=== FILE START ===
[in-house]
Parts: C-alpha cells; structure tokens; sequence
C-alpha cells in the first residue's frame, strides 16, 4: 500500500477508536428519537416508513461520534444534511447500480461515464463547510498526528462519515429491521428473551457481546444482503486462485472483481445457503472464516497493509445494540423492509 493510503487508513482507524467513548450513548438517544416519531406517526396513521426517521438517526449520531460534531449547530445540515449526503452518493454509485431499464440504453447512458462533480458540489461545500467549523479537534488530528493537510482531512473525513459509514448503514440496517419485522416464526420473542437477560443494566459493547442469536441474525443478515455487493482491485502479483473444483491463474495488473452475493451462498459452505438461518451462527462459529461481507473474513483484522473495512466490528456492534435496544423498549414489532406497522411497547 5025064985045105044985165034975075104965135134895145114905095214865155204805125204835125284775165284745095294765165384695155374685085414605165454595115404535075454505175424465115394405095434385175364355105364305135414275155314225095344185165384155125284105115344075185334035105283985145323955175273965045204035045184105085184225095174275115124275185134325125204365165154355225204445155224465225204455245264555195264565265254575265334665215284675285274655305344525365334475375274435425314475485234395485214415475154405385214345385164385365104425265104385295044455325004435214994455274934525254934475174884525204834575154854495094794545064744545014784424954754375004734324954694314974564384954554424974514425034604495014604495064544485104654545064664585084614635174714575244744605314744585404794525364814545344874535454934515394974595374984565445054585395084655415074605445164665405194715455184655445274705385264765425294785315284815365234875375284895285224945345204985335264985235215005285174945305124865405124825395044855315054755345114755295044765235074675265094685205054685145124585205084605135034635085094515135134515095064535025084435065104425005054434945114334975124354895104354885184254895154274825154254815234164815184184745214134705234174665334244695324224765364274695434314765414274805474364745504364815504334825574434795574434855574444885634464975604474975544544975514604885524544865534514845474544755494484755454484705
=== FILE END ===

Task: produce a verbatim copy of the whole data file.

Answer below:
[in-house]
Parts: C-alpha cells; structure tokens; sequence
C-alpha cells in the first residue's frame, strides 16, 4: 500500500477508536428519537416508513461520534444534511447500480461515464463547510498526528462519515429491521428473551457481546444482503486462485472483481445457503472464516497493509445494540423492509 493510503487508513482507524467513548450513548438517544416519531406517526396513521426517521438517526449520531460534531449547530445540515449526503452518493454509485431499464440504453447512458462533480458540489461545500467549523479537534488530528493537510482531512473525513459509514448503514440496517419485522416464526420473542437477560443494566459493547442469536441474525443478515455487493482491485502479483473444483491463474495488473452475493451462498459452505438461518451462527462459529461481507473474513483484522473495512466490528456492534435496544423498549414489532406497522411497547 5025064985045105044985165034975075104965135134895145114905095214865155204805125204835125284775165284745095294765165384695155374685085414605165454595115404535075454505175424465115394405095434385175364355105364305135414275155314225095344185165384155125284105115344075185334035105283985145323955175273965045204035045184105085184225095174275115124275185134325125204365165154355225204445155224465225204455245264555195264565265254575265334665215284675285274655305344525365334475375274435425314475485234395485214415475154405385214345385164385365104425265104385295044455325004435214994455274934525254934475174884525204834575154854495094794545064744545014784424954754375004734324954694314974564384954554424974514425034604495014604495064544485104654545064664585084614635174714575244744605314744585404794525364814545344874535454934515394974595374984565445054585395084655415074605445164665405194715455184655445274705385264765425294785315284815365234875375284895285224945345204985335264985235215005285174945305124865405124825395044855315054755345114755295044765235074675265094685205054685145124585205084605135034635085094515135134515095064535025084435065104425005054434945114334975124354895104354885184254895154274825154254815234164815184184745214134705234174665334244695324224765364274695434314765414274805474364745504364815504334825574434795574434855574444885634464975604474975544544975514604885524544865534514845474544755494484755454484705